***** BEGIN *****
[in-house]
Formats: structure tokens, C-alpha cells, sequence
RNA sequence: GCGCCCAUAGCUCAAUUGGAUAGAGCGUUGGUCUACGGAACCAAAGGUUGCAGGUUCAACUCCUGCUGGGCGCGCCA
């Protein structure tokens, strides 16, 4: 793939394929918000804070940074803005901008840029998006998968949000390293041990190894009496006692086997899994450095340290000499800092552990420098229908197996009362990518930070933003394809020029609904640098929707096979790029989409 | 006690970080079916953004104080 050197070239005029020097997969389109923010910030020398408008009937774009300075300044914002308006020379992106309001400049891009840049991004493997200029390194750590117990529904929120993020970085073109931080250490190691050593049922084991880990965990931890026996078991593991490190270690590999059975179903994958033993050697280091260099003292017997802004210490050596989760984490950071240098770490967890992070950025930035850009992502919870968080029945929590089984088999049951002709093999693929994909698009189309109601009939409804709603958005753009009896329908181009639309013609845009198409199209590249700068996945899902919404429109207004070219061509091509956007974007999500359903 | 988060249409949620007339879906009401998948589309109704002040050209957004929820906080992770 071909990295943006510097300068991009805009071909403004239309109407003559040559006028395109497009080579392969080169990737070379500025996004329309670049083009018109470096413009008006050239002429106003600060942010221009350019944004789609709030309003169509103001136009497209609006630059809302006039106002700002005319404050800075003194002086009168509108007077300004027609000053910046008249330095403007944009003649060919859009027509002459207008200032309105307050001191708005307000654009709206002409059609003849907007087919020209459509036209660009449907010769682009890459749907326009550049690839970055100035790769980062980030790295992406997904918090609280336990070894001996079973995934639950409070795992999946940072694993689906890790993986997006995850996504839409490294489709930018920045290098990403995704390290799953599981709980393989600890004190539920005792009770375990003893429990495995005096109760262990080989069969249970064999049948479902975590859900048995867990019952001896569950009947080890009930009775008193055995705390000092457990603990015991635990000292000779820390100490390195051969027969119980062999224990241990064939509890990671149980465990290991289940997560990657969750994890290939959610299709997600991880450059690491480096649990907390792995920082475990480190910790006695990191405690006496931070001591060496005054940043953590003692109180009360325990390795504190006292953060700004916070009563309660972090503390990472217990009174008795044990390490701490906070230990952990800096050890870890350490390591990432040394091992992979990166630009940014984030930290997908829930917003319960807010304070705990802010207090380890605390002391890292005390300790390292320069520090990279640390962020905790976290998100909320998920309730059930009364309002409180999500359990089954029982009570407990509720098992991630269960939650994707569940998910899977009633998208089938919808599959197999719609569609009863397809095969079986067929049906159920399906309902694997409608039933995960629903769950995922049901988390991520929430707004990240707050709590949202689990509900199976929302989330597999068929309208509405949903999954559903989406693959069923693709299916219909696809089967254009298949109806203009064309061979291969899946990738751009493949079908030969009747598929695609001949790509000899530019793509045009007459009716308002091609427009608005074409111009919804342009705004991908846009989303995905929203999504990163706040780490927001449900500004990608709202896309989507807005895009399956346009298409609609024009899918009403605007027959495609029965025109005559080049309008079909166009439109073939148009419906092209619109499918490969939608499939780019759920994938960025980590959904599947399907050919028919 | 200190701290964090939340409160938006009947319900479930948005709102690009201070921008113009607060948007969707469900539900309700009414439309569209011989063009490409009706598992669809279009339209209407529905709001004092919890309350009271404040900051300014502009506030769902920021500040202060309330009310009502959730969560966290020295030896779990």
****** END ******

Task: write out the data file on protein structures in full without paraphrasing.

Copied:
[in-house]
Formats: structure tokens, C-alpha cells, sequence
RNA sequence: GCGCCCAUAGCUCAAUUGGAUAGAGCGUUGGUCUACGGAACCAAAGGUUGCAGGUUCAACUCCUGCUGGGCGCGCCA
């Protein structure tokens, strides 16, 4: 793939394929918000804070940074803005901008840029998006998968949000390293041990190894009496006692086997899994450095340290000499800092552990420098229908197996009362990518930070933003394809020029609904640098929707096979790029989409 | 006690970080079916953004104080 050197070239005029020097997969389109923010910030020398408008009937774009300075300044914002308006020379992106309001400049891009840049991004493997200029390194750590117990529904929120993020970085073109931080250490190691050593049922084991880990965990931890026996078991593991490190270690590999059975179903994958033993050697280091260099003292017997802004210490050596989760984490950071240098770490967890992070950025930035850009992502919870968080029945929590089984088999049951002709093999693929994909698009189309109601009939409804709603958005753009009896329908181009639309013609845009198409199209590249700068996945899902919404429109207004070219061509091509956007974007999500359903 | 988060249409949620007339879906009401998948589309109704002040050209957004929820906080992770 071909990295943006510097300068991009805009071909403004239309109407003559040559006028395109497009080579392969080169990737070379500025996004329309670049083009018109470096413009008006050239002429106003600060942010221009350019944004789609709030309003169509103001136009497209609006630059809302006039106002700002005319404050800075003194002086009168509108007077300004027609000053910046008249330095403007944009003649060919859009027509002459207008200032309105307050001191708005307000654009709206002409059609003849907007087919020209459509036209660009449907010769682009890459749907326009550049690839970055100035790769980062980030790295992406997904918090609280336990070894001996079973995934639950409070795992999946940072694993689906890790993986997006995850996504839409490294489709930018920045290098990403995704390290799953599981709980393989600890004190539920005792009770375990003893429990495995005096109760262990080989069969249970064999049948479902975590859900048995867990019952001896569950009947080890009930009775008193055995705390000092457990603990015991635990000292000779820390100490390195051969027969119980062999224990241990064939509890990671149980465990290991289940997560990657969750994890290939959610299709997600991880450059690491480096649990907390792995920082475990480190910790006695990191405690006496931070001591060496005054940043953590003692109180009360325990390795504190006292953060700004916070009563309660972090503390990472217990009174008795044990390490701490906070230990952990800096050890870890350490390591990432040394091992992979990166630009940014984030930290997908829930917003319960807010304070705990802010207090380890605390002391890292005390300790390292320069520090990279640390962020905790976290998100909320998920309730059930009364309002409180999500359990089954029982009570407990509720098992991630269960939650994707569940998910899977009633998208089938919808599959197999719609569609009863397809095969079986067929049906159920399906309902694997409608039933995960629903769950995922049901988390991520929430707004990240707050709590949202689990509900199976929302989330597999068929309208509405949903999954559903989406693959069923693709299916219909696809089967254009298949109806203009064309061979291969899946990738751009493949079908030969009747598929695609001949790509000899530019793509045009007459009716308002091609427009608005074409111009919804342009705004991908846009989303995905929203999504990163706040780490927001449900500004990608709202896309989507807005895009399956346009298409609609024009899918009403605007027959495609029965025109005559080049309008079909166009439109073939148009419906092209619109499918490969939608499939780019759920994938960025980590959904599947399907050919028919 | 200190701290964090939340409160938006009947319900479930948005709102690009201070921008113009607060948007969707469900539900309700009414439309569209011989063009490409009706598992669809279009339209209407529905709001004092919890309350009271404040900051300014502009506030769902920021500040202060309330009310009502959730969560966290020295030896779990």